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I am writing tests for a web application. Some commands pull up dialog boxes that have controls that are visible, but not available for a few moments. (They are greyed out, but webdriver still sees them as visible).

How can I tell Selenium to wait for the element to be actually accessible, and not just visible?

    try:
        print "about to look for element"
        element = WebDriverWait(driver, 10).until(lambda driver : driver.find_element_by_id("createFolderCreateBtn"))
        print "still looking?"
    finally: print 'yowp'

Here is the code that I have tried, but it "sees" the button before it is usable and basically charges right past the supposed "wait".

Note that I can stuff a ten second sleep into the code instead of this and the code will work properly, but that is ugly, unreliable, and inefficient. But it does prove that the problem is just that "click" command is racing ahead of the availability of the controls.

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1  
WebDriverWait is working as designed. The second argument to WebDriverWait is a timeout. If the timeout is reached without the element being found, an exception is thrown. If the element is found, it stops waiting. –  Steven Rumbalski Feb 6 '12 at 14:57
    
No doubt it is working correctly. I am trying to properly define what it should be waiting for. In this case a specific element, when it becomes available, not just visible. –  Skip Huffman Feb 6 '12 at 16:04
    
This part of your question """ it "sees" the button before it is usable and basically charges right past the supposed "wait".""" suggests that you were expecting something different. –  Steven Rumbalski Feb 6 '12 at 21:09
1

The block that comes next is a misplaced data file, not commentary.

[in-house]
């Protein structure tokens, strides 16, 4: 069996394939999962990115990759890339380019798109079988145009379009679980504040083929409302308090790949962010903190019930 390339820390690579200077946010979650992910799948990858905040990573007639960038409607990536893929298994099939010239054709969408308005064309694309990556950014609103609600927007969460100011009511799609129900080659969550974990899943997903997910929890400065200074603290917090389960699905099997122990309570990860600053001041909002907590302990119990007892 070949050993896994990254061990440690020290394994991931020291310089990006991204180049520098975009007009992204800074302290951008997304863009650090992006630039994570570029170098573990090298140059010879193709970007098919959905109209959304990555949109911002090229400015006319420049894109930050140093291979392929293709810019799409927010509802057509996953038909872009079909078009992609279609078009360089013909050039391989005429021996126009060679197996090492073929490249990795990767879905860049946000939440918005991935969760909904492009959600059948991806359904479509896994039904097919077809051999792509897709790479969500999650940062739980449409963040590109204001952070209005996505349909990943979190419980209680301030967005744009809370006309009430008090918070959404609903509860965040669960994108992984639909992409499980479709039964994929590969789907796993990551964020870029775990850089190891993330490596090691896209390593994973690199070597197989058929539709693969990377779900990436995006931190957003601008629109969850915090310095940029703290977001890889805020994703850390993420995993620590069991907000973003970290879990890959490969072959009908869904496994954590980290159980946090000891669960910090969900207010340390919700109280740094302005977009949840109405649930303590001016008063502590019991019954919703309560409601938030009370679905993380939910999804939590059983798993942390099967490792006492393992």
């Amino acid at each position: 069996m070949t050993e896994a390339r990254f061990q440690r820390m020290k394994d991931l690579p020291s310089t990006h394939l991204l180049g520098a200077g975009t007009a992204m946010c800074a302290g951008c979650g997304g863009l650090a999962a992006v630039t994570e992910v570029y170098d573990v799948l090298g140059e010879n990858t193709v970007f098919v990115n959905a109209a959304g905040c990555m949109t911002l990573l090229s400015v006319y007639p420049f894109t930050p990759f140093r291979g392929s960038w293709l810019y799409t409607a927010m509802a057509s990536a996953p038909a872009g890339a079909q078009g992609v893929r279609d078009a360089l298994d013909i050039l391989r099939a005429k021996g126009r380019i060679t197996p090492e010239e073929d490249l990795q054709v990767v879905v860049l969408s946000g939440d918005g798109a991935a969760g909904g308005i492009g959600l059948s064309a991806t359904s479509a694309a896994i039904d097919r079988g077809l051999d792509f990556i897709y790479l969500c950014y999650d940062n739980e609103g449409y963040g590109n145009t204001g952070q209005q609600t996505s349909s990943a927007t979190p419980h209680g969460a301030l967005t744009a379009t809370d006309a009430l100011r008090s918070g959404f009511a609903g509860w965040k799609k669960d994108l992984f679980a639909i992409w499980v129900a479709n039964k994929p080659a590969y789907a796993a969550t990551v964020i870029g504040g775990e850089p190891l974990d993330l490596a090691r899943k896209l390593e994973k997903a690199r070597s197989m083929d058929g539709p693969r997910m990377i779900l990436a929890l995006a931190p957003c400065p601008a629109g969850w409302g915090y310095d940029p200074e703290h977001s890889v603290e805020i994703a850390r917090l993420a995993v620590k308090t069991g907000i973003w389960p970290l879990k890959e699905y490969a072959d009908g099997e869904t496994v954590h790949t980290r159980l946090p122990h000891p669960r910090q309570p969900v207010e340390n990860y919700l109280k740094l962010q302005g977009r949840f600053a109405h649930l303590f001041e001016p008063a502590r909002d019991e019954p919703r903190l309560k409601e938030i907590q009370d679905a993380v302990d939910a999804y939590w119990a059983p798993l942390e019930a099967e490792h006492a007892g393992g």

Yeah, imprecise on my part. I meant my test charged right past when I wanted it to pause. Fault lying with me as the programmer, not selenium as the tool. –  Skip Huffman Feb 7 '12 at 12:25

3 Answers 3

There are already some great answers posted up here, but I thought I would add my solution. Explicit wait etc. are great functions for use in testing with selenium. However explicit wait merely performs the function of a Thread.Sleep() that you can only set one time. The function below is what I used to "Shave off" a few minutes. It waits until the element is "accessible."

    //ALTERNATIVE FOR THREAD.SLEEP
public static class Wait
{  
    //public static void wait(this IWebDriver driver, List<IWebElement> IWebElementLIst)
    public static void wait(this IWebDriver driver, By bylocator)
    {
        bool elementPresent = IsPresent.isPresent(driver, bylocator);
        while (elementPresent != true)
        {
            Thread.Sleep(1000);

            elementPresent = IsPresent.isPresent(driver, bylocator); 

        }

    }

}

It is in C#, but to adapt it would not be that difficult. Hope this helps.

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I assume the events timeline goes like this:

  1. there are no needed elements on page.
  2. needed element appears, but is disabled:
    <input type="button" id="createFolderCreateBtn" disabled="disabled" />
  3. needed element becomes enabled:
    <input type="button" id="createFolderCreateBtn" />

Currently you are searching for element by id, and you find one on step 2, which is earlier than you need. What you need to do, is to search it by xpath:

//input[@id="createFolderCreateBtn" and not(@disabled)]

Here's the difference:

from lxml import etree


html = """
<input type="button" id="createFolderCreateBtn" disabled="disabled" />
<input type="button" id="createFolderCreateBtn" />
"""

tree = etree.fromstring(html, parser=etree.HTMLParser())

tree.xpath('//input[@id="createFolderCreateBtn"]')
# returns both elements:
# [<Element input at 102a73680>, <Element input at 102a73578>]


tree.xpath('//input[@id="createFolderCreateBtn" and not(@disabled)]')